Commentary is supplied by Shane McMahon and Jerry Lawler.



1999
WWF WrestleMania 2000
(Nintendo 64, Game Boy Color)

The 50 unlocked playable wrestlers in the game include "Stone Cold" Steve Austin, The Rock, Triple H, Mankind, Undertaker, Kane, Big Show, Mr. McMahon, Shane McMahon, Ken Shamrock, Chris Jericho, Test, Big Boss Man, Val Venis, Godfather, Jeff Jarrett, Mr. Ass, X-Pac, Road Dogg, Matt Hardy, Jeff Hardy, Christian, Edge, Al Snow, Prince Albert, Faarooq, Bradshaw, Brian Christopher, Chaz, D'Lo Brown, Droz, Gangrel, Gerald Brisco, Hardcore Holly, Mark Henry, Michael Hayes, Meat, Mideon,  Pat Patterson, Scott Taylor, Steve Blackman, The Blue Meanie, Thrasher, Viscera, Chyna, Debra, Ivory, Jacqueline, Terri Runnels, and Tori. The game also includes seven Unlockable Characters that include Cactus Jack, Dude Love, Jerry "The King" Lawler, Jim Ross, Paul Bearer,
Shawn Michaels, and Stephanie McMahon.



1997
WCW vs. the World
(PlayStation)

The game features 14 WCW superstars and 39 other superstars from around the world. All of these 39 superstars are under alias names because THQ was not able to obtain the rights to use their names.
The 53 playable wrestlers in the game include the following:

WCW (World Championship Wrestling)
Chris Benoit
Dean Malenko
Eddie Guerrero
Hulk Hogan
Lex Lugar
Masahiro Chono
Ric Flair
Rick Steiner
Scott Steiner
Lord Steven Regal
Sting
Ultimo Dragon
The Unknown
Jeff Jarrett (Unlockable)

Empire Wrestling Federation (All Japan Pro Wrestling)
Bear Breath (Gary Albright)
The Count (Stan Hansen)
Fujigami (Tatsumi Fujinami)
Kapuna (Toshiaki Kawada)
Mongrel (Jumbo Tsuruta)
Sam Song (Kenta Kobashi)
Samoa (Giant Baba)
Siberia (Steve Williams)
Wu Fang (Mitsuharu Misawa)

Samurai Wrestling Federation (Pancrase / Universal Wrestling Federation)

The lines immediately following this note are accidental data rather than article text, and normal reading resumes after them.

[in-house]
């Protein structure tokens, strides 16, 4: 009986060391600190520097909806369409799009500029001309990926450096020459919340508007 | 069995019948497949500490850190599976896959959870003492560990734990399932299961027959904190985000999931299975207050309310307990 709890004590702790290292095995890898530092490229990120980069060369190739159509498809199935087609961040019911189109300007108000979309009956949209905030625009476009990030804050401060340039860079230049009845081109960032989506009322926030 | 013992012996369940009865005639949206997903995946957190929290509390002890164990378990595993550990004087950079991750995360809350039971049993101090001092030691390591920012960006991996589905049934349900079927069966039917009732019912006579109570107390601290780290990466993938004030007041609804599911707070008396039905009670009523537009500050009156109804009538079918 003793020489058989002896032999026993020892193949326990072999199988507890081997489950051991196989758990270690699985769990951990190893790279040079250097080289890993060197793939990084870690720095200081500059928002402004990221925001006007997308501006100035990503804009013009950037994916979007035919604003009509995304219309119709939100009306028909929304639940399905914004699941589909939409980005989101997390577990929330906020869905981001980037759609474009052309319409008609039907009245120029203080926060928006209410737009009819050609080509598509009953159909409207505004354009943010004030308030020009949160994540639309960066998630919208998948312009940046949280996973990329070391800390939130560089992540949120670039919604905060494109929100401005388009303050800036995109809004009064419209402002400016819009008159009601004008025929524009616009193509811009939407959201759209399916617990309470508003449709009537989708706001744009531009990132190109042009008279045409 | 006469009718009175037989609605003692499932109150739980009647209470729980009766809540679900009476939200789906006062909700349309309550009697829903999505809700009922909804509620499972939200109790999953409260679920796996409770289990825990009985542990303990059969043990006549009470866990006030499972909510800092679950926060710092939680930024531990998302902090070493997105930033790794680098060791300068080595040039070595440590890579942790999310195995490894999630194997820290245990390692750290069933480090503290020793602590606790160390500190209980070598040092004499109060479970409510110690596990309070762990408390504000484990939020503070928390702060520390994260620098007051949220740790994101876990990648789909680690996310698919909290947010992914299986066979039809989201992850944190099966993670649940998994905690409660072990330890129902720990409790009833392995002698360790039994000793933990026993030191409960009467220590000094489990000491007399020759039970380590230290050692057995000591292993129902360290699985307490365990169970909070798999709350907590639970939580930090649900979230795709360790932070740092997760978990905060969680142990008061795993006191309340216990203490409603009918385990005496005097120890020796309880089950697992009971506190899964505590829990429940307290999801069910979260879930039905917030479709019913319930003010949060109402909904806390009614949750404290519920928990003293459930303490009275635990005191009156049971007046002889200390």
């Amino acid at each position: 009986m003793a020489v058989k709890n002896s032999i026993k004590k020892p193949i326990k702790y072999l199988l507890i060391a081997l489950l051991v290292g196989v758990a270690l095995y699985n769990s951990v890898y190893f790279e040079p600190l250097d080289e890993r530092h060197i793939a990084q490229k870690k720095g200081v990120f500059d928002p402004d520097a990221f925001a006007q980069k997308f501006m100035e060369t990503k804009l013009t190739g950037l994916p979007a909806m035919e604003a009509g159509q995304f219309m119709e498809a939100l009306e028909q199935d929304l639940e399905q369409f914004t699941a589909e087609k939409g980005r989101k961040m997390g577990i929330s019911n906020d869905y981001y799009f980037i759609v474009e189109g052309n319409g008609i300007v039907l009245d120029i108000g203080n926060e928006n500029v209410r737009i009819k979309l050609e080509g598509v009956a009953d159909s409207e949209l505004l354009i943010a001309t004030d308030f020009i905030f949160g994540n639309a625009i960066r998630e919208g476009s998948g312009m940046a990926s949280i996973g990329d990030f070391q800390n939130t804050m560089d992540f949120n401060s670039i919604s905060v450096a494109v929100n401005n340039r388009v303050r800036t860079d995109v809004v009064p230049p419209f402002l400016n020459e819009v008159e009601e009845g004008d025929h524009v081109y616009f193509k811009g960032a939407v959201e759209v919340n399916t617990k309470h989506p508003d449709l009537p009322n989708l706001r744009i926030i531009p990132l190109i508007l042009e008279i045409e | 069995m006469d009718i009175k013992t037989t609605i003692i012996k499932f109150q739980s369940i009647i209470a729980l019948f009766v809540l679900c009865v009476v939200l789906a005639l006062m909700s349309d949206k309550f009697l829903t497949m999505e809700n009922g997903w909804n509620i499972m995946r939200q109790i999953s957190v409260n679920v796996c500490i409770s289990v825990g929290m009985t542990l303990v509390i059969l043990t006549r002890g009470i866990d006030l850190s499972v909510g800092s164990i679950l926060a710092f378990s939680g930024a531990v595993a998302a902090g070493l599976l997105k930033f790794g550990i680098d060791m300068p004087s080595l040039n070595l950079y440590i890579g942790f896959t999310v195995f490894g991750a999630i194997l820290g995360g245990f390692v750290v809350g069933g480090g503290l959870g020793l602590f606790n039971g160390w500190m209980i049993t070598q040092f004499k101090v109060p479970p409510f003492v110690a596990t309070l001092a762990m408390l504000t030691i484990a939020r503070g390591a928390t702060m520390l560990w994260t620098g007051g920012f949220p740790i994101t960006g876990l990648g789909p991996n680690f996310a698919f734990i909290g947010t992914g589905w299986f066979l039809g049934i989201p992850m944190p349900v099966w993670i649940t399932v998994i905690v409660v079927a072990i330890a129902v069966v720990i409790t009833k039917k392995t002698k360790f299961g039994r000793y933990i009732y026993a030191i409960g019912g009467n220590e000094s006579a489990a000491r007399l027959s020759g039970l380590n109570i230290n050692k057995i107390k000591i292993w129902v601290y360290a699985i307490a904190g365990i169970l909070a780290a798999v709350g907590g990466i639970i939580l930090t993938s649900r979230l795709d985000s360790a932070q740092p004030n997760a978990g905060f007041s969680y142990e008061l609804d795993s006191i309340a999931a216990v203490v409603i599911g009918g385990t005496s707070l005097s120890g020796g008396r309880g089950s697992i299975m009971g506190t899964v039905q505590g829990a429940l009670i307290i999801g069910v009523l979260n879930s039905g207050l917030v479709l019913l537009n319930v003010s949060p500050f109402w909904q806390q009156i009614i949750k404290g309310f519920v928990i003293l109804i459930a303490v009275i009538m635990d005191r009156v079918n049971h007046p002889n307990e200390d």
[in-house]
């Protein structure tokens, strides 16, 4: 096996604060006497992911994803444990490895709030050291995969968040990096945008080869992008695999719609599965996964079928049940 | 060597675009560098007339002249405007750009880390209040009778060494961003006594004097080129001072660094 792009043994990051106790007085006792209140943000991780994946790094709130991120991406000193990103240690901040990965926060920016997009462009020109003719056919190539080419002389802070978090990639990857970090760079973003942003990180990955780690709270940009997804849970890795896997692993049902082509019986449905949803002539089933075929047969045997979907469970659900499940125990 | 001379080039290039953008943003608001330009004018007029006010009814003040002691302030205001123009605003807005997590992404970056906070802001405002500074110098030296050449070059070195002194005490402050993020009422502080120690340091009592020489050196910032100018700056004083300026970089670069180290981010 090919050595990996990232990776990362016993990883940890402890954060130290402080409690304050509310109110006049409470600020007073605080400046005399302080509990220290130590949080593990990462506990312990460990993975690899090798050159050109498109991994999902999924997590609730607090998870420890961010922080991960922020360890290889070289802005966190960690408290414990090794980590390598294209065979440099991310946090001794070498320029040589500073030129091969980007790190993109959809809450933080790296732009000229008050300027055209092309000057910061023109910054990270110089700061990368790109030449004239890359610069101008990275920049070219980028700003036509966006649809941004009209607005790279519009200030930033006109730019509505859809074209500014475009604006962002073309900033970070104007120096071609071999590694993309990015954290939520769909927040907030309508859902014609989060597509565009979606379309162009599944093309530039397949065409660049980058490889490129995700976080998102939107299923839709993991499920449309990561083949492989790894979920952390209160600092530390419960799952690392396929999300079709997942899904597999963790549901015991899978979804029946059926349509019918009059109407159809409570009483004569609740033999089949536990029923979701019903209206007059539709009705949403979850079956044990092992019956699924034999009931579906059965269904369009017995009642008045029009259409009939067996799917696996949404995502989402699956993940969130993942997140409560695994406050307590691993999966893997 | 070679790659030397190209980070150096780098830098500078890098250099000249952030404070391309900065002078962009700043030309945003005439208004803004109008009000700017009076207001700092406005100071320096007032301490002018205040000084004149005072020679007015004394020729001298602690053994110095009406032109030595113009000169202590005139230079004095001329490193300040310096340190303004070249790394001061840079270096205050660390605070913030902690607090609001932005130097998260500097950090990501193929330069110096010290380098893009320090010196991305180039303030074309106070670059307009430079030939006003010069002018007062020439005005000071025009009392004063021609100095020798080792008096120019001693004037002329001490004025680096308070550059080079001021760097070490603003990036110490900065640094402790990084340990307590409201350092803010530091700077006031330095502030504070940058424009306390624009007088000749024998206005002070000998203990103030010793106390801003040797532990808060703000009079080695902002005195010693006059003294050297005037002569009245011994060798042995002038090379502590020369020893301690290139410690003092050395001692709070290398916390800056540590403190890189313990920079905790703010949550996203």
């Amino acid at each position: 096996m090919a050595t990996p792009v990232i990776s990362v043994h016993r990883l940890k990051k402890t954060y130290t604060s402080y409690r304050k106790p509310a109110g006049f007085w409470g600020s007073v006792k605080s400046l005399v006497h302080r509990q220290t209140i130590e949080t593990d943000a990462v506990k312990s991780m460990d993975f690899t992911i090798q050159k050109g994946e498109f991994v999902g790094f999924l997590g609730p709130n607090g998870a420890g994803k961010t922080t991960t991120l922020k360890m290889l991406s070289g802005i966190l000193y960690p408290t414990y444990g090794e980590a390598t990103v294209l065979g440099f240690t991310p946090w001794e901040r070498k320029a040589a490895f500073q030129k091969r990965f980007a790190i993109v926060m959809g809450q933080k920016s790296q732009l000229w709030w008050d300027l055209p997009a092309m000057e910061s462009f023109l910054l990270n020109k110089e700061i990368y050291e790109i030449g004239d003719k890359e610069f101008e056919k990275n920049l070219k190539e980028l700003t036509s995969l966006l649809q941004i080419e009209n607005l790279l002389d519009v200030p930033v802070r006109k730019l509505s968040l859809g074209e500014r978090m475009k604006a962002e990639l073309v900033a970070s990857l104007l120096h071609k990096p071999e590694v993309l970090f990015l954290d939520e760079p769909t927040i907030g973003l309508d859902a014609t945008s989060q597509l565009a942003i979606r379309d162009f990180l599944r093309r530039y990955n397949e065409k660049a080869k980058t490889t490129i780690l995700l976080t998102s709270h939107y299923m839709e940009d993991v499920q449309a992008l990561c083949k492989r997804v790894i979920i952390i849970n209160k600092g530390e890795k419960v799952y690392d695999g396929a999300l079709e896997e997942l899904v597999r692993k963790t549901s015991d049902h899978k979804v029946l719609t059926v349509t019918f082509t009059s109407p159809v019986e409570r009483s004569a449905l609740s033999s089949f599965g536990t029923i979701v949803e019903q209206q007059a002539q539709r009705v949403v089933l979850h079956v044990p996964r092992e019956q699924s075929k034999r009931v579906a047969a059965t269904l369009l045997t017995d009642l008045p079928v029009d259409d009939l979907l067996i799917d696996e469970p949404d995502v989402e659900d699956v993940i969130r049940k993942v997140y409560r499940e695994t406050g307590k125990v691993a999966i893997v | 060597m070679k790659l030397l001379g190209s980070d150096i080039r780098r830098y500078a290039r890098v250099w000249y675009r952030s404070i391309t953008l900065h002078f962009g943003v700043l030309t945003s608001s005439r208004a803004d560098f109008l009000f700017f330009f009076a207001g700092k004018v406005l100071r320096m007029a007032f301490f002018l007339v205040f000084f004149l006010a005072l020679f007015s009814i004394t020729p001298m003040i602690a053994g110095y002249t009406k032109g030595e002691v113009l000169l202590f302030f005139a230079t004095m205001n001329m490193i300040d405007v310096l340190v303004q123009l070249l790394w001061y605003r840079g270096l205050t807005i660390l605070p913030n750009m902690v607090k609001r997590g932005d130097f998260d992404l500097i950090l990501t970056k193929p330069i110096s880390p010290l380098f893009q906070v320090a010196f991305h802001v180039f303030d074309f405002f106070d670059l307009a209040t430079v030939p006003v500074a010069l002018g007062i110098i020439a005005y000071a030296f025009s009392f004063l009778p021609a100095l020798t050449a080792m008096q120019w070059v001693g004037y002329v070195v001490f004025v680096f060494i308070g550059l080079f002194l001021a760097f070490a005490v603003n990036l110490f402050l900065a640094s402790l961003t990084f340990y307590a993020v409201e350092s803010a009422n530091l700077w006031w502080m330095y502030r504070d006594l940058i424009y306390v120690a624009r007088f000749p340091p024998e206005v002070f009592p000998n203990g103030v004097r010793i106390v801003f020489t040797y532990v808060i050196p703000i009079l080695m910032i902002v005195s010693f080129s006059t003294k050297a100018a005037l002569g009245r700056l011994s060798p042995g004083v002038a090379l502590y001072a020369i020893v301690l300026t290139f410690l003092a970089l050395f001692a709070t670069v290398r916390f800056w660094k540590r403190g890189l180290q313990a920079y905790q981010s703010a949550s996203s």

200 Wins (Yoji Anjoh)
Akira (Akira Maeda)
Billy Gaijin (Scott Norton)
Kaiji (Yoshiaki Fujiwara)
Konaka (Shiro Koshinaka)
Moma (Nobuhiko Takada)
Sherlock (Ken Shamrock)
Thunder Dome (Bas Rutten)
Uraki (Masakastsu Funaki)
Yamagiwa (Kazumo Yamazaki)

Dead or Alive (Frontier Martial Arts Wrestling / WAR)
Blackheart (Tarzan Goto)
David Harley (Sabu)
Habanero (Hayabusa)
Kim Chee (Koji Kiato)
Puchteca (Atsushi Onita)
Saladin (Genichiro Tenryu)

Independent Union (Michinoku Pro Wrestling)
Black Belt (TAKA Michinoku)
Black Ninja (The Great Sasuke)
Mukluk (Kensuke Sasaki)
Shaolin (Jinsei Shinzaki)
El Bolador (Hiroyoshi Tenzan)

Neo Strong Wrestling (New Japan Pro Wrestling)
Abispa (Jushin "Thunder" Liger)
Bad Blood (The Great Muta)
Bolt Jamison (Kensuke Sasaki)
Dakota (Hiroshi Hase)
Dojo (Shinya Hashimoto)
Mad Oahu (Riki Chōshū)
Mongol (Keiji Mutoh)
Overdose (Road Warrior Hawk)
The Turk (Dynamite Kid)



1997
WCW vs. nWo: World Tour
(Nintendo 64)

The 42 playable wrestlers in the game include the following:

WCW
Chris Benoit
Ric Flair
Eddie Guerrero
Lex Luger
Dean Malenko
Rick Steiner
Scott Steiner
Sting
Ultimo Dragon
Rey Mysterio Jr.
Steven Regal
Diamond Dallas Page - Hidden

nWo
"Hollywood" Hogan
Scott Hall
Kevin Nash
Syxx
Eric Bischoff
nWo Sting
Buff Bagwell
Scott Norton
"Macho Man" Randy Savage - Hidden

DOA (FMW)